A Trustees Powers: What Powers Does A Trustee Have

Trustee Powers

When a trust is created the settlor (the person creating a trust) must select an individual or organization to oversee their trust. This person or organization is often known as the trustee. The trustee’s powers stem from the trust and what powers the settlor indicated the trustee may have upon the creation of the trust.  Trustees powers go to the extent of what would be necessary to achieve what is proper for the trust or what would be in its best interest. This includes using such powers for investment purposes, the management of, and the distribution of the trust. Theoretically, the trustee has all the powers necessary to maintain the trust. If there are multiple trustees, the majority rule governs the action to be conducted.

Trustee Duties

The trustee powers rely on a duty of good faith and loyalty. If the trustee has a special skill set (accountant, ceo, lawyer, bank, senator etc) they will be held to a higher standard. The duty of loyalty is of particular importance when it comes to a trustee. The mismanagement of a trust can lead to disastrous consequences. The duty of loyalty principle binds a trustee to operate only within a specific realm. For instance a trustee cannot:


  • buy or sell trust assets,
  • sell property of one trust to another trust of which she is also a trustee
  • borrow trust funds nor loan her personal funds t the trust (except to protect the trust)
  • use trust assets to secure a personal loan
  • personally gain through her position as trustee
  • invest in their own stock
  • do anything that would injure the trust solely for their on interest
  • commingle property

This duty of loyalty extends to all beneficiaries. The trustee has to respond to beneficiary requests for any information about the trusts administration, furnish annual accounting of the trust, and provide beneficiaries with their name, address, and telephone number. The trustee must also protect the trust from external forces of attack and must make sure the trust property is preserved or made to be productive in the interest of the trust.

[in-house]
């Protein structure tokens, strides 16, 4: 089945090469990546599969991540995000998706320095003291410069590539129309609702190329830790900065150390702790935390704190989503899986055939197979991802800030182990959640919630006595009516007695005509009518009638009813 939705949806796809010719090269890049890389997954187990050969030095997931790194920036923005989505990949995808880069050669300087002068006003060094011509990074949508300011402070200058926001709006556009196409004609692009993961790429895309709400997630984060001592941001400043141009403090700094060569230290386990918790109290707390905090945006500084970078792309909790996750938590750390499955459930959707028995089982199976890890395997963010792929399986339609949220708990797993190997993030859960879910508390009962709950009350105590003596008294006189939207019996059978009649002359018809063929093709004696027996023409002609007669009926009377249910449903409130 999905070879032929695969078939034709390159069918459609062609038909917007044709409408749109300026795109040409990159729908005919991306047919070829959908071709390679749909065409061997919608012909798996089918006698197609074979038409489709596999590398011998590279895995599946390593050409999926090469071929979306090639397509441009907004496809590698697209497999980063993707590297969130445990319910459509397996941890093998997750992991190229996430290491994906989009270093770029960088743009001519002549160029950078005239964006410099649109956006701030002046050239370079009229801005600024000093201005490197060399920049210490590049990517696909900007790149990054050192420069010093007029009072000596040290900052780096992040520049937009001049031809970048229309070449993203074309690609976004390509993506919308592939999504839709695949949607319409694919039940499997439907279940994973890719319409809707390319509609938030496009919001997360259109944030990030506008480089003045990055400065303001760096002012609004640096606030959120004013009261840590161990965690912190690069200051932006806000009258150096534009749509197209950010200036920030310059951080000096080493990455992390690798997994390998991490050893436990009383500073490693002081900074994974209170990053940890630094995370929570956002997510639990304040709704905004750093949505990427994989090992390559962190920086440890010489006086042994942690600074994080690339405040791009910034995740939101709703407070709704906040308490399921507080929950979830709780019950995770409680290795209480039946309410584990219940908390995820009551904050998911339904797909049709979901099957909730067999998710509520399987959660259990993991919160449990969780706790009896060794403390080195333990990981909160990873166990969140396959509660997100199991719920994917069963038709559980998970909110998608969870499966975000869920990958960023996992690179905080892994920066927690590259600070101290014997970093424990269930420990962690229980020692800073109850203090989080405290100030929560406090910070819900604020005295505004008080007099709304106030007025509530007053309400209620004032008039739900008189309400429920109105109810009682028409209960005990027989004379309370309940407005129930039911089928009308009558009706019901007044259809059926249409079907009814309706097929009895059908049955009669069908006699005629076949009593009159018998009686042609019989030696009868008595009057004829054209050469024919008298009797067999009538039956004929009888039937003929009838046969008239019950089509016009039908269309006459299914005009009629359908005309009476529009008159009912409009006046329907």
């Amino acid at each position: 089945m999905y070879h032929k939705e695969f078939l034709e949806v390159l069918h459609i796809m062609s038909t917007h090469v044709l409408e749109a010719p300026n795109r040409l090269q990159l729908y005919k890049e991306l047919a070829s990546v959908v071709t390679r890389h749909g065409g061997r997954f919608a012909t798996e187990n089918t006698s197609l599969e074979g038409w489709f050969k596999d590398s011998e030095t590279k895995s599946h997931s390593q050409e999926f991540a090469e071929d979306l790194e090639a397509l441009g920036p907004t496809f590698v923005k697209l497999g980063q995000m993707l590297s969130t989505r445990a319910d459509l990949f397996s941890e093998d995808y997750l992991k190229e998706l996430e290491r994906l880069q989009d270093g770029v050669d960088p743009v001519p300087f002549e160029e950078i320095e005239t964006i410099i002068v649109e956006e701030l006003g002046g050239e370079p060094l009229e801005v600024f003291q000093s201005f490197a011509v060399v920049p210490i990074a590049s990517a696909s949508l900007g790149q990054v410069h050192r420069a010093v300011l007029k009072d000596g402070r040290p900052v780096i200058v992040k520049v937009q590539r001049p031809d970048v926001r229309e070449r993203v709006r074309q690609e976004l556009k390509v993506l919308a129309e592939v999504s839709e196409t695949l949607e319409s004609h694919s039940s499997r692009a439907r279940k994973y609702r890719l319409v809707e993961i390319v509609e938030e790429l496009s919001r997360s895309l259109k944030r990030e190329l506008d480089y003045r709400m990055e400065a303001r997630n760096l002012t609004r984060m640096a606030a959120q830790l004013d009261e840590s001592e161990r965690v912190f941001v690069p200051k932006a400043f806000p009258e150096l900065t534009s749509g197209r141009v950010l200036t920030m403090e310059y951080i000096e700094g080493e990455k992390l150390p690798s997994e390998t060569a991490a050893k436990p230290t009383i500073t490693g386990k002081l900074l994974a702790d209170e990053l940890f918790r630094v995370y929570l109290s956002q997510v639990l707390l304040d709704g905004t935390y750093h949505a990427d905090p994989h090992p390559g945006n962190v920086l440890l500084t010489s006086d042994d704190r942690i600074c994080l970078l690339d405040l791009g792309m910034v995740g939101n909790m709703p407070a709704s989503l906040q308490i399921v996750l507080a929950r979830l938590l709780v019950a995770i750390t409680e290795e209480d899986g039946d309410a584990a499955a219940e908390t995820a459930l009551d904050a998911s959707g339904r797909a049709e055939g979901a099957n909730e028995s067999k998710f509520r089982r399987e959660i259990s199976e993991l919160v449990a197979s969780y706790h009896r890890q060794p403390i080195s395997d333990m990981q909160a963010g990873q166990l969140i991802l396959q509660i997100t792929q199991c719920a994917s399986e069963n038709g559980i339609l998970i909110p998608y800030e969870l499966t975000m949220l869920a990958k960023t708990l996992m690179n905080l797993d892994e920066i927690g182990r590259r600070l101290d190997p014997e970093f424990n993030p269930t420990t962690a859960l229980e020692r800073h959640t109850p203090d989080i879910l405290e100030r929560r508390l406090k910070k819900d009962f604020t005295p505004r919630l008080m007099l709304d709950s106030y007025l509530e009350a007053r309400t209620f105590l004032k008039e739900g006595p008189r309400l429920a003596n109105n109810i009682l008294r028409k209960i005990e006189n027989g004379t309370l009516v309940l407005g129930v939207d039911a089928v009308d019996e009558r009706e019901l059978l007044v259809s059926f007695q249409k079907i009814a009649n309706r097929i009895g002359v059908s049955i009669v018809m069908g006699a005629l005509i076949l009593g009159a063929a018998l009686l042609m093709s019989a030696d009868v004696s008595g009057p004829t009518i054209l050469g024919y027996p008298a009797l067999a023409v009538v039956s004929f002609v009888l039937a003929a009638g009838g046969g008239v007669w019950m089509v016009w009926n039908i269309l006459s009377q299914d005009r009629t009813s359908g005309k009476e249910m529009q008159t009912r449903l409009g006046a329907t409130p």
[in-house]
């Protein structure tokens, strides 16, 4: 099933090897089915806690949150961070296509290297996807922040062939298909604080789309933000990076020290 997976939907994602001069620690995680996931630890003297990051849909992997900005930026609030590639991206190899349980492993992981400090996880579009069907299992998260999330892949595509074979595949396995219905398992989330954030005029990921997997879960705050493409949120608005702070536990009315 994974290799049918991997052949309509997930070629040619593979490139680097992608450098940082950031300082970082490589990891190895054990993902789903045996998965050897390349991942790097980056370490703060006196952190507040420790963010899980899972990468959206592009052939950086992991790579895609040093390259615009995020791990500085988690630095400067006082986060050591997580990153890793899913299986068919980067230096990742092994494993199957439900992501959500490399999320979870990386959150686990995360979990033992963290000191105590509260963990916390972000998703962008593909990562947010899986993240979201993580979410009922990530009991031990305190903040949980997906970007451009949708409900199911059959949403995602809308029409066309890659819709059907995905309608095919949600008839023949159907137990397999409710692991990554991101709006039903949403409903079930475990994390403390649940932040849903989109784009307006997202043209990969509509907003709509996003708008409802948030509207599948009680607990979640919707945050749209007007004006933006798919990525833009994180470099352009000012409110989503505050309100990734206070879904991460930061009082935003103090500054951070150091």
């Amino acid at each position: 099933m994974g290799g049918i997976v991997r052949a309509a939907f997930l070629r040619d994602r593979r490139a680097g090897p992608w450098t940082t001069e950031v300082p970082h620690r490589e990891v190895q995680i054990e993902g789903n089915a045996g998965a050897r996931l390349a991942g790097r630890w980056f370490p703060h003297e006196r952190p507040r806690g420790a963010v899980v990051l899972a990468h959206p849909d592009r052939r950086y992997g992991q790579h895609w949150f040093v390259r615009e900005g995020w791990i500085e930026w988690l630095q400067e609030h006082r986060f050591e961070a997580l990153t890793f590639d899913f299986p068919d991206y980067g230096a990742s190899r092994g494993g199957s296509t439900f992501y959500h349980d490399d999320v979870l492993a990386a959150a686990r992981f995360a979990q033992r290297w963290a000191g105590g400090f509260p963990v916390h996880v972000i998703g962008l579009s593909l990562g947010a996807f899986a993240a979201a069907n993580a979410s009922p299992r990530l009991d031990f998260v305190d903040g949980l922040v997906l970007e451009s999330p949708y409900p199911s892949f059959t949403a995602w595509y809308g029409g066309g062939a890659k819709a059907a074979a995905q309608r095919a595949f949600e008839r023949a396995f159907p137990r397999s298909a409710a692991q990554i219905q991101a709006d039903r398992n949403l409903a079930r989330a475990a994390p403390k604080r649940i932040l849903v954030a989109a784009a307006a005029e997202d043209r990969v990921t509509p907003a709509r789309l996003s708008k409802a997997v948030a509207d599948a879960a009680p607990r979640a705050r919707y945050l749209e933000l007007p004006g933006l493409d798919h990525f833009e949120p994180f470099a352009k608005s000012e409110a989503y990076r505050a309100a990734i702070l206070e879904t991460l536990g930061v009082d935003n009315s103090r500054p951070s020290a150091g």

Trustee Investments

In regards to investments, the trustee and the trustees powers must abide by the guidelines in the Uniform Prudent Investor Act (UPIA). The UPIA allows trustees to only invest in the best interests of the trust if it does not violate the trust and if the risk in comparison to the return is minimized. The overall goal of the UPIA is to make sure that the trust stays productive.  The trustee will of course, be held to reasonable care standard when making investment decisions and must act loyally and impartially when making such decisions.

Some factors the UPIA suggests trustees be considered are:

  • General economic conditions
  • Effect of inflation or deflation
  • Expected tax consequences of investment decisions or strategies
  • Assess how each investment plays in the overall portfolio
  • Expected total return
  • Other resources of the beneficiaries
  • Needs for regularity of income
  • Must diversify investments

Breaching Trustee Duties

If a trustee breaches their duties or over steps their powers a court may enforce specific performance, enjoin the trustee from following through to what would have amounted to a breach, compel the trustee to restore property or repay and losses, and suspend or remove the trustee. The trustee will also be required to repay any profit they obtained from their breach of duties. A trustee will not be liable for a breach if the trustee acted with reasonable reliance, the beneficiaries of the trust consented to the conduct, or the beneficiaries released or ratified the trustee’s actions. However, if there is an exculpation clause it will not be held as enforceable. An exculpation clause is a clause relieving a trustee of liability for breach of a trust and for any reckless or bad faith actions. On the other hand, A trustee will not be liable for the acts of co-trustees if he did not join in on the illegal act, and if he exercise reasonable care in preventing the breach. The trustee will still be personally liable on all torts committee by himself and his agents as well as all contracts unless the contract specifically says the trustee will not liable.

If you are a trustee and would like a clearer understanding of your powers its important to refer to either independent counsel, the settlor if available, and even the attorney who assisted in drafting the trust documentation. It is also important that if you are a beneficiary that you periodically check in on the trustee’s actions in regards to the trust to make certain they are sticking to their duties as a trustee.

Additional Information

  • If you want additional information in regards to how to create a trust check out our article on how to do so here!
  • If you want additional information on how to terminate a trust check out our guide on how to do so here.
  • The following link goes to an article on estateplanning.com which also gives additional details on estate planning in general.
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